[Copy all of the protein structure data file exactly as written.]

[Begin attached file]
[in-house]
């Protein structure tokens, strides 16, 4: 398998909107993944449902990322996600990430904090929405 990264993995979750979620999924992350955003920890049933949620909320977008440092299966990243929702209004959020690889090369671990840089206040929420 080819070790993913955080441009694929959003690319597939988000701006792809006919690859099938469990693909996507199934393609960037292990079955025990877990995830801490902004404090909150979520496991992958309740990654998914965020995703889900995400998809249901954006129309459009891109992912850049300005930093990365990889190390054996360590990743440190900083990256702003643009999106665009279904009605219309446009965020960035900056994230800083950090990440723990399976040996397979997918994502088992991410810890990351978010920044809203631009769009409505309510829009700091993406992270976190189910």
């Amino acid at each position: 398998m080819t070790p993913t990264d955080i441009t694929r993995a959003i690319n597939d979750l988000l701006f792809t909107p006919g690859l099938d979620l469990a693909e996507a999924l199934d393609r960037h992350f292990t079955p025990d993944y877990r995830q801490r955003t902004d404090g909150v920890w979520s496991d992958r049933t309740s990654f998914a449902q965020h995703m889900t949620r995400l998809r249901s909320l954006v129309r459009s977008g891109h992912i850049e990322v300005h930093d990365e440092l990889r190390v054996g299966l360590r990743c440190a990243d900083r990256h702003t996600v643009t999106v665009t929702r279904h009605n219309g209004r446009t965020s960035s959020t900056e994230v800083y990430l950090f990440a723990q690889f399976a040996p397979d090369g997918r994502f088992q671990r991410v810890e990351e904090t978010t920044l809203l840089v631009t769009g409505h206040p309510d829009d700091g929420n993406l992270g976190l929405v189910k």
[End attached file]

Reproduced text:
[in-house]
């Protein structure tokens, strides 16, 4: 398998909107993944449902990322996600990430904090929405 990264993995979750979620999924992350955003920890049933949620909320977008440092299966990243929702209004959020690889090369671990840089206040929420 080819070790993913955080441009694929959003690319597939988000701006792809006919690859099938469990693909996507199934393609960037292990079955025990877990995830801490902004404090909150979520496991992958309740990654998914965020995703889900995400998809249901954006129309459009891109992912850049300005930093990365990889190390054996360590990743440190900083990256702003643009999106665009279904009605219309446009965020960035900056994230800083950090990440723990399976040996397979997918994502088992991410810890990351978010920044809203631009769009409505309510829009700091993406992270976190189910």
């Amino acid at each position: 398998m080819t070790p993913t990264d955080i441009t694929r993995a959003i690319n597939d979750l988000l701006f792809t909107p006919g690859l099938d979620l469990a693909e996507a999924l199934d393609r960037h992350f292990t079955p025990d993944y877990r995830q801490r955003t902004d404090g909150v920890w979520s496991d992958r049933t309740s990654f998914a449902q965020h995703m889900t949620r995400l998809r249901s909320l954006v129309r459009s977008g891109h992912i850049e990322v300005h930093d990365e440092l990889r190390v054996g299966l360590r990743c440190a990243d900083r990256h702003t996600v643009t999106v665009t929702r279904h009605n219309g209004r446009t965020s960035s959020t900056e994230v800083y990430l950090f990440a723990q690889f399976a040996p397979d090369g997918r994502f088992q671990r991410v810890e990351e904090t978010t920044l809203l840089v631009t769009g409505h206040p309510d829009d700091g929420n993406l992270g976190l929405v189910k």